Am J Clin Pathol. 2015; 143(6):830-8 [PubMed] Related Publications
OBJECTIVES: It can be difficult to differentiate diffuse malignant peritoneal mesothelioma (DMPM) from reactive mesothelial hyperplasia (RMH) or peritoneal dissemination of gynecologic malignancies, such as epithelial ovarian cancer (EOC), which cause a large amount of ascites. Detection of the homozygous deletion of p16/CDKN2A (p16) by fluorescence in situ hybridization (FISH) is an effective adjunct in the diagnosis of malignant pleural mesothelioma. The aim of this study was to investigate the ability of the p16 FISH assay to differentiate DMPM from RMH and EOC.
METHODS: p16 FISH was performed in 28 DMPMs (successful in 19), 30 RMHs, and 40 EOC cases. The cutoff values of p16 FISH were more than 10% for homozygous deletion and more than 40% for heterozygous deletion.
RESULTS: According to the above criteria, nine (47.4%) of 19 successful DMPM cases were homozygous deletion positive, and three (15.8%) of 19 were heterozygous deletion positive, whereas all RMH cases were negative for the p16 deletion. In all four major histologic subtypes of EOC, neither p16 homozygous nor heterozygous deletions were detected. To differentiate DMPM from RMH or EOC, the sensitivity of the p16 homozygous deletion was 32% (9/28), and the specificity was 100%.
CONCLUSIONS: Our study suggests that p16 FISH analysis is useful in differentiating DMPM from RMH and EOC when homozygous deletion is detected.

Ilić MB, Jovanović DV, Milosavljević MZ, et al.
Hypercalcemic type of small cell carcinoma of the ovary.
Vojnosanit Pregl. 2015; 72(3):295-8 [PubMed] Related Publications
INTRODUCTION: Extrapulmonary small cell carcinoma is a rare, prognostically bad tumor category. Primary, it can be localized in every organ, even in the ovary, where, due to its clinical specificities, it represents a challenge in diagnosis, as well as in therapy. Small cell ovarian carcinoma (SCOC) is biologically very aggressive malignant tumor of unknown histogenesis. We presented a rare case of SCOC with hypercalcemia of aggressive course and fatal outcome in a postmenopausal woman at International Federation of Gynecology and Obstetrics (FIGO) Ia stage.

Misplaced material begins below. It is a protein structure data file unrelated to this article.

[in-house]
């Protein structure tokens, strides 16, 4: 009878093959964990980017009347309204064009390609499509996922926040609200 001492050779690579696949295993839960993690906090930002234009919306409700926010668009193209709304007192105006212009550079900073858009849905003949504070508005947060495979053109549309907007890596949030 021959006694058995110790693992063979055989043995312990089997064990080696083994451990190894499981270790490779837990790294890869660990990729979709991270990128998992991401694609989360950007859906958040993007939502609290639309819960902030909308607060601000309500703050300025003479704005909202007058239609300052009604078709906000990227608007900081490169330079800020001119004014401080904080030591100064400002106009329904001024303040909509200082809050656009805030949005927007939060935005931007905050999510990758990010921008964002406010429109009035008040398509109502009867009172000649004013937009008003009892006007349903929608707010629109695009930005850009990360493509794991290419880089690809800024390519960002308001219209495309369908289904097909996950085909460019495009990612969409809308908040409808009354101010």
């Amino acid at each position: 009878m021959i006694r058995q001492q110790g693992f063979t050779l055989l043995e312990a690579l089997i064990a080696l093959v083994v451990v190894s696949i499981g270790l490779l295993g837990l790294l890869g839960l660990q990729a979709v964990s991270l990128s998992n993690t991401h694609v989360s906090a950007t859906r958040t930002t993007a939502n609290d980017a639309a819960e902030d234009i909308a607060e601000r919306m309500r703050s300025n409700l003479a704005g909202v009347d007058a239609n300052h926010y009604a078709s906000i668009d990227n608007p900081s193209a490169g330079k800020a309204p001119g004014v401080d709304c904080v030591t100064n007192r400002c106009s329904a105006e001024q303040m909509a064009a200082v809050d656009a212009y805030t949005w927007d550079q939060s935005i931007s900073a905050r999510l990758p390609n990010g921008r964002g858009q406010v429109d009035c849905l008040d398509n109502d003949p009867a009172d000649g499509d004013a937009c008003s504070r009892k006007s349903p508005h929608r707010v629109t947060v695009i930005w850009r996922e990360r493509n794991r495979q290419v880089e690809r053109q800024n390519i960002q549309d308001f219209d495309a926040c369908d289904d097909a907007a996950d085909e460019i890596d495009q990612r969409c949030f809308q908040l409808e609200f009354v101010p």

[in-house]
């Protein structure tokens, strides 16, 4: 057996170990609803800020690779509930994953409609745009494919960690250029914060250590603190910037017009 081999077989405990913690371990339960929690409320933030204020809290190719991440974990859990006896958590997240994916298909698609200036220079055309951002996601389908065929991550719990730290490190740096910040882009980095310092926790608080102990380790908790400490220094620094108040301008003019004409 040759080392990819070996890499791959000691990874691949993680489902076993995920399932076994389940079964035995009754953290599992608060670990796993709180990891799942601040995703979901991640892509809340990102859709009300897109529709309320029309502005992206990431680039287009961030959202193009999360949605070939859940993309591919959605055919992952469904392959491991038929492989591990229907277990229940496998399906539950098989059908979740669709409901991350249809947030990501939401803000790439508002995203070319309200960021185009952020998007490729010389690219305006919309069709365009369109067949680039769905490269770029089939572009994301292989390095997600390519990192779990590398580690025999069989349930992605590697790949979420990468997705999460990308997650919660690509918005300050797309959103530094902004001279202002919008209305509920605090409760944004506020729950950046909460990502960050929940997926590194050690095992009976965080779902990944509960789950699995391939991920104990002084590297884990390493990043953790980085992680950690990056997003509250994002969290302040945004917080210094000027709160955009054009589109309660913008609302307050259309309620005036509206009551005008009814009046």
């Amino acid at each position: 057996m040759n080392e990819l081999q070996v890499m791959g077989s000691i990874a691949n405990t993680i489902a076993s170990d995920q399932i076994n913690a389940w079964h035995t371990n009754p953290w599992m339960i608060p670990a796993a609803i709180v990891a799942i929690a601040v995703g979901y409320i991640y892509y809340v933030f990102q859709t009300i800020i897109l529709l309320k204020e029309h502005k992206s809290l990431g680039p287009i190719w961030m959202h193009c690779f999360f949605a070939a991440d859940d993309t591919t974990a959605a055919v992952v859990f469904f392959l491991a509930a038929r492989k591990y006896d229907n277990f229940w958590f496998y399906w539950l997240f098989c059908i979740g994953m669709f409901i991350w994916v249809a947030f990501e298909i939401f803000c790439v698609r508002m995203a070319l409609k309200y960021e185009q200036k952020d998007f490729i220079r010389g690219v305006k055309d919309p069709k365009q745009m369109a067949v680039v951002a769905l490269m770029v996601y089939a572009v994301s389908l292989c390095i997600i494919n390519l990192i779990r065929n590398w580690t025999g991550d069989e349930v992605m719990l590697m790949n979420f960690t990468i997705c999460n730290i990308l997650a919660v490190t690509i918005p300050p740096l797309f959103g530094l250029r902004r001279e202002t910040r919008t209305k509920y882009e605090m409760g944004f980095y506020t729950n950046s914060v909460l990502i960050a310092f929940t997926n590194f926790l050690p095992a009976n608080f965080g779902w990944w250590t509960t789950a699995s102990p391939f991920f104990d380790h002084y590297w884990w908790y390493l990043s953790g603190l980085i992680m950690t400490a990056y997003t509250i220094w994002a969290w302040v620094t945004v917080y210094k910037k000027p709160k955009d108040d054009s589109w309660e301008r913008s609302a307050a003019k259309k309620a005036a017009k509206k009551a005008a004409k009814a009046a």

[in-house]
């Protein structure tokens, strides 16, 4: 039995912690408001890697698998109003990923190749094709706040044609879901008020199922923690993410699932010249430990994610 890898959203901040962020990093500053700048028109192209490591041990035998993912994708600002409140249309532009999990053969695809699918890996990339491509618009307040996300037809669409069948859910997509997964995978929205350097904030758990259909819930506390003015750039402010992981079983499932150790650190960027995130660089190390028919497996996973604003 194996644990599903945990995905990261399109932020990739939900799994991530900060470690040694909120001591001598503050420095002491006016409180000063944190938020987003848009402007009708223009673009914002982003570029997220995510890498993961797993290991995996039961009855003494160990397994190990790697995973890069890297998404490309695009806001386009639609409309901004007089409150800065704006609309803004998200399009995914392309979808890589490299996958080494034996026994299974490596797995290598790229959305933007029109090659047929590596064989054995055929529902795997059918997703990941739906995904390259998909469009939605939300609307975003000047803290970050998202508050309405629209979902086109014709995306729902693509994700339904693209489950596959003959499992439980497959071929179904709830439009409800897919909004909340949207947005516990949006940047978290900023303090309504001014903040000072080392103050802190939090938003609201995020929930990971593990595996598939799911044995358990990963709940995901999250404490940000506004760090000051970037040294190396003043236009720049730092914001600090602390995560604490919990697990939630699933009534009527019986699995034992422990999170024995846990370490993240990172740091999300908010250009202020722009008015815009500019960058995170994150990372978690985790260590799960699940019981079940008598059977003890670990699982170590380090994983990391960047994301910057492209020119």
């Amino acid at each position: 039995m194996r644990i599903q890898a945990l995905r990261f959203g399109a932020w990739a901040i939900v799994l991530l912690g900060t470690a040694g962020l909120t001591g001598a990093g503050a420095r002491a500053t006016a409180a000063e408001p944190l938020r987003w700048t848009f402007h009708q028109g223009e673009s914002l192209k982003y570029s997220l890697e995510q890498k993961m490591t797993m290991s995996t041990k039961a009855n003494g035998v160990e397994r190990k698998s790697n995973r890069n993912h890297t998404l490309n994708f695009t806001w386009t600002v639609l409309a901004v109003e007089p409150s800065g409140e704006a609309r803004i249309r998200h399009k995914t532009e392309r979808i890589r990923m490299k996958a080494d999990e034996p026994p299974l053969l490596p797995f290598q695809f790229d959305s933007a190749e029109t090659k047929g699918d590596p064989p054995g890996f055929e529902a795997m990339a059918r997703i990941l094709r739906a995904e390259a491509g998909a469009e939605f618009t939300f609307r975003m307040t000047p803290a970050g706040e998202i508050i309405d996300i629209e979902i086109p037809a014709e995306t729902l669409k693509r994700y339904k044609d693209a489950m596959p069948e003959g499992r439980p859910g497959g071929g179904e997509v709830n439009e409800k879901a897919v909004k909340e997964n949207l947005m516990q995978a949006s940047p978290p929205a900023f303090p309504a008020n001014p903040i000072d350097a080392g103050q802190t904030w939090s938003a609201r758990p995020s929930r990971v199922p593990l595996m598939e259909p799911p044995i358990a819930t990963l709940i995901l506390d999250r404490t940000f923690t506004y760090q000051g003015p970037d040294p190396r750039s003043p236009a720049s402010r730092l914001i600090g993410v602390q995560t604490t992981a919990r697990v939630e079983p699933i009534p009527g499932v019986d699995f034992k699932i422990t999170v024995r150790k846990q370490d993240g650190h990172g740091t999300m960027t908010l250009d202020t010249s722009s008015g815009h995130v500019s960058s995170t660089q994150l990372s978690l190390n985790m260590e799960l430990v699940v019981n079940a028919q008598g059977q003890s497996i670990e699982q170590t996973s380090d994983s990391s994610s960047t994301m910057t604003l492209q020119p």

CASE REPORT: A 60-year-old woman, Caucasian, came to the doctor because of discomfort in the lower abdomen and pain of greater intensity in last few days. Ultrasound examination and CT scan of the abdomen confirmed the presence of large adnexal masses of cystic-solid appearance with the largest diameter of 13 cm, regular structure of the other gynecological organs, without verifying the existence of metastatic deposits. All the results of laboratory analysis gave normal values, except for calcium, which was elevated. Explorative laparotomy with complete hysterectomy, bilateral salpingo-oophorectomy, dissection of lymph nodes and omentectomy were conducted. Based on pathohistological analysis of the operative material, SCOC at FIGO Ia stage was diag- nosed. No complications were observed in a postsurgery period and after 10 days the patient was discharged in a good condition and with normal calcemia. The treatment was continued with concurrent radiotherapy and chemotherapy. However, in spite of overall treatment, the disease progressed, and the patient died of disseminated metastatic disease, 26 months after the diagnosis.
CONCLUSION: Small cell carcinoma localized in the ovary is generally a tumor category with bad prognosis depending on the stage of the disease.

Luo S, Wang J, Ma Y, et al.